I came across an article in the Times of India last December that prompted a double take. Ever vigilant and always on the lookout for stories pertaining to billing, I was taken aback by a headline espousing “the latest in mobile technology to eliminate discrepancies” in gas billing.
The story opened boldly with the statement that discrepancies in the monthly bills to consumers of piped natural gas (PNG) in the city of Mumbai ‘could be a thing of the past soon’, with the help of mobile phones. The plot thickens. I knew India was one of the world’s hottest mobile phone markets and was thinking this might be a first – billing for gas with mobile phones!
PNG has been incredibly popular wherever it has been introduced. It is safer and more convenient than liquefied petroleum gas (LPG) delivered in tanks, but introduces the added complication of meters having to be read at over 570,000 consumer premises. Reported discrepancies in billing were deterring new customers from signing up and causing concern amongst existing customers.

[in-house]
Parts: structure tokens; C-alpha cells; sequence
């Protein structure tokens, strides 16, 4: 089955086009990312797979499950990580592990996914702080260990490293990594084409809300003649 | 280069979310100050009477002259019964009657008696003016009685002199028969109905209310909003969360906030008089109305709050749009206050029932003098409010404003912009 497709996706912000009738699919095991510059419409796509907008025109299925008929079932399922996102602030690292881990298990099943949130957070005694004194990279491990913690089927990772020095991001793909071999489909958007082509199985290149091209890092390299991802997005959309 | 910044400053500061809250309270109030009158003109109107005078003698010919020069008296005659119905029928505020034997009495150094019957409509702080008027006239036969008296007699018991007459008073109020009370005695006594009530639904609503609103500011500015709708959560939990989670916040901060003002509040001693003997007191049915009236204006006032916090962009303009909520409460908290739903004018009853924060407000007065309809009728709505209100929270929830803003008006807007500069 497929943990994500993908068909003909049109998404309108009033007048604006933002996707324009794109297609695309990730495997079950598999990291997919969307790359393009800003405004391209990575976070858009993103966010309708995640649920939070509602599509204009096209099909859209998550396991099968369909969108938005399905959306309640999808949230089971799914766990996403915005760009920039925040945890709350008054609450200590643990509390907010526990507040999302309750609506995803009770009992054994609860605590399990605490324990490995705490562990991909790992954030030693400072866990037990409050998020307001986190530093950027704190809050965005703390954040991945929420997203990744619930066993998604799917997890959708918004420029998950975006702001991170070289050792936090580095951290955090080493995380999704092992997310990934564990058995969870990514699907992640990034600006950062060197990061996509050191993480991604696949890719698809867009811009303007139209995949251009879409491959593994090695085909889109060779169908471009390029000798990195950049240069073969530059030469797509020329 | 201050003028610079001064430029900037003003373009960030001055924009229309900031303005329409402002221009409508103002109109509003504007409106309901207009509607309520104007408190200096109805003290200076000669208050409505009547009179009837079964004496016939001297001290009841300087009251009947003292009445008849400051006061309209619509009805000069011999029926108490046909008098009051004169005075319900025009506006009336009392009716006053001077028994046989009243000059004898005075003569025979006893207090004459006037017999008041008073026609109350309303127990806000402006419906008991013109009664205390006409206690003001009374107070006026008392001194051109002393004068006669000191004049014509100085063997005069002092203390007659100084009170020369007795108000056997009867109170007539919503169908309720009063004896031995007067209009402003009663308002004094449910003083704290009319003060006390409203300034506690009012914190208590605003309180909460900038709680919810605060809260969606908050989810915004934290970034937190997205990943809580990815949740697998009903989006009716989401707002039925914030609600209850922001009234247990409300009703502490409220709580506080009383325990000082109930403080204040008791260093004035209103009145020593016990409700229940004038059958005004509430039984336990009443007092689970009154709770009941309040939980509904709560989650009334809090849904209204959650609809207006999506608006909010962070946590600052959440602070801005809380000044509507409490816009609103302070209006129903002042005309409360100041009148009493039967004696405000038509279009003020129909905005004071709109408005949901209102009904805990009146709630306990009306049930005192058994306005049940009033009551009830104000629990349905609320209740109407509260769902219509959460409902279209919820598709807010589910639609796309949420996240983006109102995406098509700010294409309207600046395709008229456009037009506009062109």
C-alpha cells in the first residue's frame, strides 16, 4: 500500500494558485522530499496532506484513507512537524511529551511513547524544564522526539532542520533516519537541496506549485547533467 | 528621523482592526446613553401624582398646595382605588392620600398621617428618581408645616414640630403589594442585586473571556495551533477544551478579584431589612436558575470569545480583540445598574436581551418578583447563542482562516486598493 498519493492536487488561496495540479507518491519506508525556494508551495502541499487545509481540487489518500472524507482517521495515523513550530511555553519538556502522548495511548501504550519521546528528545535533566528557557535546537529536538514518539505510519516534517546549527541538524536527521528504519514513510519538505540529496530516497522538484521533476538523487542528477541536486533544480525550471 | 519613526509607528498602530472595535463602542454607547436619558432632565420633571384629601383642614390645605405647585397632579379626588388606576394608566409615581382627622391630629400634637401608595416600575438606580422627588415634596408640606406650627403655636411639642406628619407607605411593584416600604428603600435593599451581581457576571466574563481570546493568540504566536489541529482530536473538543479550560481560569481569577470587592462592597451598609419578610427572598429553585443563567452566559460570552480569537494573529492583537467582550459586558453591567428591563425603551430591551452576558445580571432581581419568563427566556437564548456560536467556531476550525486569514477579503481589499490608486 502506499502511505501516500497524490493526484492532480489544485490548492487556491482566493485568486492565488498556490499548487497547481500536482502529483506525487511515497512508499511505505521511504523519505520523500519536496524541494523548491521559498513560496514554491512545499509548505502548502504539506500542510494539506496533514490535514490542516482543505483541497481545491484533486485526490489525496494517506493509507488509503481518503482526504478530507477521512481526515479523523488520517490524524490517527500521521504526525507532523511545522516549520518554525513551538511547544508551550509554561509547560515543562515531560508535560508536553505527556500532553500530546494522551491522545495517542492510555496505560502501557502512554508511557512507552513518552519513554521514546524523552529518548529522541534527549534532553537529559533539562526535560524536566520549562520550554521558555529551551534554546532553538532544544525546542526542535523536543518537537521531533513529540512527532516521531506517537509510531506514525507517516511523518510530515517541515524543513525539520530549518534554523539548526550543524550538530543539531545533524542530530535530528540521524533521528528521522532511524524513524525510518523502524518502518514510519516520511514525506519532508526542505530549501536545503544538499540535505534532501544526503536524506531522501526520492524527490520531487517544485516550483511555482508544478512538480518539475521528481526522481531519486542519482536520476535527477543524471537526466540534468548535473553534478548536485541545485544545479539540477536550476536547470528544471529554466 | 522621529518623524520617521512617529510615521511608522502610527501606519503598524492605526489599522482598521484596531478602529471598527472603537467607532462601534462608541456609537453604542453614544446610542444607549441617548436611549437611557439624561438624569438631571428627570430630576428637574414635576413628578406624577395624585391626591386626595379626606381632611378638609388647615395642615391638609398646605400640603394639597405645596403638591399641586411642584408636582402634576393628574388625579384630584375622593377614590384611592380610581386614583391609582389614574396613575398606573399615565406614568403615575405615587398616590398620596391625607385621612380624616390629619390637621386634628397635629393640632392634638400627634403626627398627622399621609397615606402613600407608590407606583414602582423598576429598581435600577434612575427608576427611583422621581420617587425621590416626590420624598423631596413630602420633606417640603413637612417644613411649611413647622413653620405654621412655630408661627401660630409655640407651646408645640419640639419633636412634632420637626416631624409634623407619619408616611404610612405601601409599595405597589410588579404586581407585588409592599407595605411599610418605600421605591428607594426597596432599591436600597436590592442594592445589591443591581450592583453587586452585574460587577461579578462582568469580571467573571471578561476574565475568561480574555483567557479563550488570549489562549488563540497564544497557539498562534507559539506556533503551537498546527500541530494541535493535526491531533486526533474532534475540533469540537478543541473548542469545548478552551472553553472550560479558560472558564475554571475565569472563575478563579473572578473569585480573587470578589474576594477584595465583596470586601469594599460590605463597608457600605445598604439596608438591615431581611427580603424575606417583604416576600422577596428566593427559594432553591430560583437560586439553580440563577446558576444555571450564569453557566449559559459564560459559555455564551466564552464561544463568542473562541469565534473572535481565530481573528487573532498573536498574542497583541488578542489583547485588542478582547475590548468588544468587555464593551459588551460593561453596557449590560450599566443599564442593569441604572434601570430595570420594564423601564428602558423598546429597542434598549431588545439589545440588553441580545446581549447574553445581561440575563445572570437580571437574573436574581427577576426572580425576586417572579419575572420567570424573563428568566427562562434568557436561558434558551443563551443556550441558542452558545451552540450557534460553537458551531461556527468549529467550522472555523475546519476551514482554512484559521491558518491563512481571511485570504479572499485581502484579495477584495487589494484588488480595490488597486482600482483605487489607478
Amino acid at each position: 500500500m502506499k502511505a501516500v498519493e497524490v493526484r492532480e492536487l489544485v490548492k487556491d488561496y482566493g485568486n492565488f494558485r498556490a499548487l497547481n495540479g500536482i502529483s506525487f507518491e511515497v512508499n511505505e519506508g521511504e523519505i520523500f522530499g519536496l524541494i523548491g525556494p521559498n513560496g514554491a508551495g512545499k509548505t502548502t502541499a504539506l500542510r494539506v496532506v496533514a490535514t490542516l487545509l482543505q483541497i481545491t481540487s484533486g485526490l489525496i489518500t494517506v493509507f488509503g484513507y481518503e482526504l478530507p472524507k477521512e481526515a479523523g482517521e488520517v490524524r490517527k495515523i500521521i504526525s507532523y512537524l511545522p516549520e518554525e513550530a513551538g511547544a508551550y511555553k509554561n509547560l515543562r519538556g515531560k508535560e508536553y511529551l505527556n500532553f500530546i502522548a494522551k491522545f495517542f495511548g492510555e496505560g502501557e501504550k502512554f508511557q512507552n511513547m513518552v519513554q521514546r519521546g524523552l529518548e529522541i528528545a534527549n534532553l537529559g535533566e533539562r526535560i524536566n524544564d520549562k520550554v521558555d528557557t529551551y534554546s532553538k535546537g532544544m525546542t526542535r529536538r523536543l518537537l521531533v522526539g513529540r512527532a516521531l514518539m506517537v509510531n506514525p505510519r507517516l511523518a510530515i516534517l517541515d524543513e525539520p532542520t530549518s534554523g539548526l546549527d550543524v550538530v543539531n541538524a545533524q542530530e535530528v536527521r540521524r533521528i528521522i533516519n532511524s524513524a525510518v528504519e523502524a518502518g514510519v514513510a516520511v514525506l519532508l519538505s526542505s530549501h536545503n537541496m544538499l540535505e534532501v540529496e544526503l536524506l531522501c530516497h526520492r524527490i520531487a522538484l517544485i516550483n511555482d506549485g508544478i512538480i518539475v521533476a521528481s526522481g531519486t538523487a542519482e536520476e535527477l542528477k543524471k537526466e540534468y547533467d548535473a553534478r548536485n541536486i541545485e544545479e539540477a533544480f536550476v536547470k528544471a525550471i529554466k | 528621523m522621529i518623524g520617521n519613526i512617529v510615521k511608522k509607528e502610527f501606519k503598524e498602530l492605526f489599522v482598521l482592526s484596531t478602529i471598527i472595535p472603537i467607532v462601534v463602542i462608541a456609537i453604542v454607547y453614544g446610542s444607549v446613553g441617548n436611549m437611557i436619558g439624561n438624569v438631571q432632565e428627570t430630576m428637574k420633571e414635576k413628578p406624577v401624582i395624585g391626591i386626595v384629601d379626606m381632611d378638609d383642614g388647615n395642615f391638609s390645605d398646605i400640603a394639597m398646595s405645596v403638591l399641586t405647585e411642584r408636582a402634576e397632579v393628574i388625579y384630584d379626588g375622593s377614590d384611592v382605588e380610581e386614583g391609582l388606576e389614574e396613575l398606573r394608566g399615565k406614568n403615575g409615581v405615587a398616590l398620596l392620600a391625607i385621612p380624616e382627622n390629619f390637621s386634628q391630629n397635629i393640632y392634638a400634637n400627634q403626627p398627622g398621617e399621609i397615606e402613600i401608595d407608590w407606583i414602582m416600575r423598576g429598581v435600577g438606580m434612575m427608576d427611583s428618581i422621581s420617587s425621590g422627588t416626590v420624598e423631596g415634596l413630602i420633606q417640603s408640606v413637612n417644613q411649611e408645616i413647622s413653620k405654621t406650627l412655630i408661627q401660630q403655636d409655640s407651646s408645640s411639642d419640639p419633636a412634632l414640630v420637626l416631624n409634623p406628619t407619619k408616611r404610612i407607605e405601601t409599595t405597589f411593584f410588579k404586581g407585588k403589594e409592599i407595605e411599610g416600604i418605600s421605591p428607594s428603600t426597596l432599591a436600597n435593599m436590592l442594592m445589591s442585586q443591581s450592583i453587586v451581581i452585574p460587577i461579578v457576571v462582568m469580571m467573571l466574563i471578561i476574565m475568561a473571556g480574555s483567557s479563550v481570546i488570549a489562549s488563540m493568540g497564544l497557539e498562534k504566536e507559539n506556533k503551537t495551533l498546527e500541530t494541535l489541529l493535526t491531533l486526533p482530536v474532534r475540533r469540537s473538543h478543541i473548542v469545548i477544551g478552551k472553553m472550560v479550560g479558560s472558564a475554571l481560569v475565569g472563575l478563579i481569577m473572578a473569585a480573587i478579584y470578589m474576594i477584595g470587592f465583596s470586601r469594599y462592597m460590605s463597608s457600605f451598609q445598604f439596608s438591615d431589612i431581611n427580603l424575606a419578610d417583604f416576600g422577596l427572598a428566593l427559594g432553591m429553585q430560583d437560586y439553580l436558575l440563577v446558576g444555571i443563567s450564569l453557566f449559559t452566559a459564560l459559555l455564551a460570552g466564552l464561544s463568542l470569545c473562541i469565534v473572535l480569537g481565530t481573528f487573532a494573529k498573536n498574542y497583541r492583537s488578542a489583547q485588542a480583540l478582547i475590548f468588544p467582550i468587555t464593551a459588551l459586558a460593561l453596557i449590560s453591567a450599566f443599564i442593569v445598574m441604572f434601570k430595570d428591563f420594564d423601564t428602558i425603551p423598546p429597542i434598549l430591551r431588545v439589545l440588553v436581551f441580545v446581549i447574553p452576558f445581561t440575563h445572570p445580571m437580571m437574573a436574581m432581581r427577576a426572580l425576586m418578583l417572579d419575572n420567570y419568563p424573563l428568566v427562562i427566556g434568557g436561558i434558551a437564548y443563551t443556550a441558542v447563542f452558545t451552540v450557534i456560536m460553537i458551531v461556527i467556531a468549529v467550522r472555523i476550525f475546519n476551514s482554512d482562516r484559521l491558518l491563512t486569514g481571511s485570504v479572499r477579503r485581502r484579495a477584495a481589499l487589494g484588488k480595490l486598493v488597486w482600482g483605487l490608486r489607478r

A spokesperson for Mahanagar Gas Limited (MGL) stated, “Earlier, meter readers were often unable to access houses to read meters or there were often mistakes with the reading. In some cases, customers refuted the charges even though the reading was accurate because they felt that their consumption could not have been so high. We felt the need of the hour was to address this issue at the earliest.”
To address this, MGL has introduced a mobile phone application to track meter readings more effectively not only via its own meter reading staff in the field, but also for customers. It allows them to enter meter readings and also take a photo of the meter. Both are transmitted back to and ERP systems at their headquarters where the information is processed and bills are produced.
Presumably, any discrepancies can now be verified with photographic evidence. It’s not quite M2M smart meter technology in action but it is a considerable step forward, for all the reasons listed above. It may remind even some old timers in the telecoms world of the era when rotary exchange meters were photographed by a professional and the resultant snaps used by the billing department to key numbers into gigantic, by today’s standards, electro-mechanic accounting machines.
It may also be a first time mobile phones have been used to eliminate discrepancies, rather than create them. But for Mumbai, it really is a case of billing with gas, or should that be cooking with mobile?